Much insight can be gained from analyzing the charge transfer characters of the transitions between excited states. Firstly, let’s focus on the transition of S1 → S3, which is the dominant contribution to the first peak in terms of oscillator strength. According to the NTO analysis, the excited state of S1 can be well characterized by a single electronic transition from the highest occupied natural transition orbital (HONTO) to the lowest unoccupied natural transition orbital (LUNTO) (96.2% HONTO → LUNTO). Similar results can also be observed for the excited state of S3. The weighting of the HONTO → LUNTO transition for S3 is 93.4%. These NTOs are shown in Fig. 3. It is shown that the transitions of S0 → S1 and S0 → S3 both present charge transfer character. For the S0 → S1 transition, the charges move to the center part of ZnPc from the four benzene rings at the edges (Fig. 3(a)). For the S0 → S3 transition, the charge transfer occurs in the opposite direction compared with the S0 → S1 transition (Fig. 3(b)).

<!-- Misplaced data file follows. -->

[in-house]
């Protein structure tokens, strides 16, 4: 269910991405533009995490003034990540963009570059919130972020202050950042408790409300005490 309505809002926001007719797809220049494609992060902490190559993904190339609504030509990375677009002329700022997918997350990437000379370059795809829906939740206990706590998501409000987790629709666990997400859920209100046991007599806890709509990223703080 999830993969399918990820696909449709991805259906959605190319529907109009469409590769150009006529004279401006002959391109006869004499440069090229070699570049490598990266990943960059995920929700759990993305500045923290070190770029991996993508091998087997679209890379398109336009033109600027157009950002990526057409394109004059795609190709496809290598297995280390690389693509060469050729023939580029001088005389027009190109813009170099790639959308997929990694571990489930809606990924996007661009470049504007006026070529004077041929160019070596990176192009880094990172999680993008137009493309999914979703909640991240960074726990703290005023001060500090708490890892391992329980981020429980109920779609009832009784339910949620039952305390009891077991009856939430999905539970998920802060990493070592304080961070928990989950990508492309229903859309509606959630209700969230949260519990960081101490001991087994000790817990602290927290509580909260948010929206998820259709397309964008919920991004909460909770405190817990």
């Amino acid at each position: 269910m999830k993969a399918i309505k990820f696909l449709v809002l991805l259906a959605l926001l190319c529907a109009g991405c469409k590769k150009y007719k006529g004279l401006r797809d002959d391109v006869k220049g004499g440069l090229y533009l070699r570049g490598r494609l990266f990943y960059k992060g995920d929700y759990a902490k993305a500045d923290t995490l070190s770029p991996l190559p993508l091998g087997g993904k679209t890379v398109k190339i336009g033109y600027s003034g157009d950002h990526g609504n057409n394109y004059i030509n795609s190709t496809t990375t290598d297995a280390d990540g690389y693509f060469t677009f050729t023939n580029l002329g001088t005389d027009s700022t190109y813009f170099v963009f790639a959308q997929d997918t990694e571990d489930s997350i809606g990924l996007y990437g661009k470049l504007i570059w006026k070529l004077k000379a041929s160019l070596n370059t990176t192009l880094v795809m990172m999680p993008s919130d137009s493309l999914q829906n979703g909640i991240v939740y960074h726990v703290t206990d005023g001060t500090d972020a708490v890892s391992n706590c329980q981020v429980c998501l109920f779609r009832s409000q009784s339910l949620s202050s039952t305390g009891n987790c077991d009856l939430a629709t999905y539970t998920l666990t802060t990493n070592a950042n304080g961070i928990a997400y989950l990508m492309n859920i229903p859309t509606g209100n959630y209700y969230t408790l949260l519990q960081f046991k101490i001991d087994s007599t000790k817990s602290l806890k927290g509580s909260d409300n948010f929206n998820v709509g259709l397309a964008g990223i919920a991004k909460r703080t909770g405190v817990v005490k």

image file: d0ra01612h-f3.tif
Fig. 3 Natural transition orbital analysis for the S0 → S1 transition and S0 → S3 transition. (a) S0 → S1 transition: the weighting of this pair of NTOs (HONTO → LUNTO) is 96.2%. (b) S0 → S3 transition: the weighting of this pair of NTOs (HONTO → LUNTO) is 93.4%.

According to the above analysis for the transitions of S0 → S1 and S0 → S3, it is not hard to draw the conclusion that the S1 → S3 transition has charge transfer character. To be specific, the charge transfer occurs from the center to the edges of ZnPc. This is also consistent with the calculations of electron density differences between the excited states of S3 and S1, as shown in Fig. 5(a).